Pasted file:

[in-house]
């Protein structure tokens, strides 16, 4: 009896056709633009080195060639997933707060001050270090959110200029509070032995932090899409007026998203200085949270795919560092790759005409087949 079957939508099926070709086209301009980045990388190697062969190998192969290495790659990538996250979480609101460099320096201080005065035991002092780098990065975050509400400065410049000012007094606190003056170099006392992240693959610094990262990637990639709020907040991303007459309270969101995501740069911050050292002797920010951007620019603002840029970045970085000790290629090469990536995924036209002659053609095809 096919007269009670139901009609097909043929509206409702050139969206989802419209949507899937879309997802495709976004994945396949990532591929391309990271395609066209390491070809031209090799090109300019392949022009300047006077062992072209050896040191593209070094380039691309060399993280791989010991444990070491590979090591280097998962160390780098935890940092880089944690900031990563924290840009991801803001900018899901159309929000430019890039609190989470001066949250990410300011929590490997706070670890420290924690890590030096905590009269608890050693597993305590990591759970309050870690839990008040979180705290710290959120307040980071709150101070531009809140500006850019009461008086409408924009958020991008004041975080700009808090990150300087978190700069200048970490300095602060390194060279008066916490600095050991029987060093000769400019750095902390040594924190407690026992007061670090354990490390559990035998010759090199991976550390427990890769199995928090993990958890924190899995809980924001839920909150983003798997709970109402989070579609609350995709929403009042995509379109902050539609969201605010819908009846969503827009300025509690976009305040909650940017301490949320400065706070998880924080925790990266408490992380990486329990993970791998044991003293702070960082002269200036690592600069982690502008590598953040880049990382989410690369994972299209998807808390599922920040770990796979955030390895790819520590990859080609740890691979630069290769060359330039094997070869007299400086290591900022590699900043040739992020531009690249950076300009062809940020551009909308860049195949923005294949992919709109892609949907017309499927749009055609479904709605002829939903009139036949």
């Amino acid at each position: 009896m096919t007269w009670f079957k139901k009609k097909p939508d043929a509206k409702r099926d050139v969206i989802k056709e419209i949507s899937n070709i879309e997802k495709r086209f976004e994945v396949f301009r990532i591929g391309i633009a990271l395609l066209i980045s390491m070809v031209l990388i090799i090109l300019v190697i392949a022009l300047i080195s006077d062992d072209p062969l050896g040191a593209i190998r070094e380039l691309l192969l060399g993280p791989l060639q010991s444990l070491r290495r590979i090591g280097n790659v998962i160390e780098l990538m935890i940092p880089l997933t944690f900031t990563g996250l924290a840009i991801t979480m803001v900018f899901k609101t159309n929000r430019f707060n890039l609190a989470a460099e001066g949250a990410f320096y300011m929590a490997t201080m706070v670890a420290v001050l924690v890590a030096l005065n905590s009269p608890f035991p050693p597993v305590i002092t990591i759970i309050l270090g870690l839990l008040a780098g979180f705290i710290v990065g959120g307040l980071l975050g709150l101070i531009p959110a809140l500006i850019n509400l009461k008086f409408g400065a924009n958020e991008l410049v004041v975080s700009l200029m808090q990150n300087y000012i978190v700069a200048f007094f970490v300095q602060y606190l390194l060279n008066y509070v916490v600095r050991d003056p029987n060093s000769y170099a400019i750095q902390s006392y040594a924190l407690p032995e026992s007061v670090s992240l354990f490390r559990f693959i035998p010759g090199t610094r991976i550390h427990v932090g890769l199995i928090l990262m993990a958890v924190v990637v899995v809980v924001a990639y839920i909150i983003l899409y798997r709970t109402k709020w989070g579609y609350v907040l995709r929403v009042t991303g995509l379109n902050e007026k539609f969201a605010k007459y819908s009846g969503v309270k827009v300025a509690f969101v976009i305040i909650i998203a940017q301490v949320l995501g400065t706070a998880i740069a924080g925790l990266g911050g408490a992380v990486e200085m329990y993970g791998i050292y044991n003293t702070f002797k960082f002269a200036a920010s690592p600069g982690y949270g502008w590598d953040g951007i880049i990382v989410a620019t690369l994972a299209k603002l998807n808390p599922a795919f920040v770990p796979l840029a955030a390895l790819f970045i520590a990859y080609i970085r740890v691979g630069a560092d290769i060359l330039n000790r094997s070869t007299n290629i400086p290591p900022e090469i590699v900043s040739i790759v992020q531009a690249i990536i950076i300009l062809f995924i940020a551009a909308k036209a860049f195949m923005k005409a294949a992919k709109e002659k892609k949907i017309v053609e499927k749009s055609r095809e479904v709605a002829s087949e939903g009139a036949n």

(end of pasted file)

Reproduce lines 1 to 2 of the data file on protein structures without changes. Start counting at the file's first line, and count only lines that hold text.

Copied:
[in-house]
């Protein structure tokens, strides 16, 4: 009896056709633009080195060639997933707060001050270090959110200029509070032995932090899409007026998203200085949270795919560092790759005409087949 079957939508099926070709086209301009980045990388190697062969190998192969290495790659990538996250979480609101460099320096201080005065035991002092780098990065975050509400400065410049000012007094606190003056170099006392992240693959610094990262990637990639709020907040991303007459309270969101995501740069911050050292002797920010951007620019603002840029970045970085000790290629090469990536995924036209002659053609095809 096919007269009670139901009609097909043929509206409702050139969206989802419209949507899937879309997802495709976004994945396949990532591929391309990271395609066209390491070809031209090799090109300019392949022009300047006077062992072209050896040191593209070094380039691309060399993280791989010991444990070491590979090591280097998962160390780098935890940092880089944690900031990563924290840009991801803001900018899901159309929000430019890039609190989470001066949250990410300011929590490997706070670890420290924690890590030096905590009269608890050693597993305590990591759970309050870690839990008040979180705290710290959120307040980071709150101070531009809140500006850019009461008086409408924009958020991008004041975080700009808090990150300087978190700069200048970490300095602060390194060279008066916490600095050991029987060093000769400019750095902390040594924190407690026992007061670090354990490390559990035998010759090199991976550390427990890769199995928090993990958890924190899995809980924001839920909150983003798997709970109402989070579609609350995709929403009042995509379109902050539609969201605010819908009846969503827009300025509690976009305040909650940017301490949320400065706070998880924080925790990266408490992380990486329990993970791998044991003293702070960082002269200036690592600069982690502008590598953040880049990382989410690369994972299209998807808390599922920040770990796979955030390895790819520590990859080609740890691979630069290769060359330039094997070869007299400086290591900022590699900043040739992020531009690249950076300009062809940020551009909308860049195949923005294949992919709109892609949907017309499927749009055609479904709605002829939903009139036949």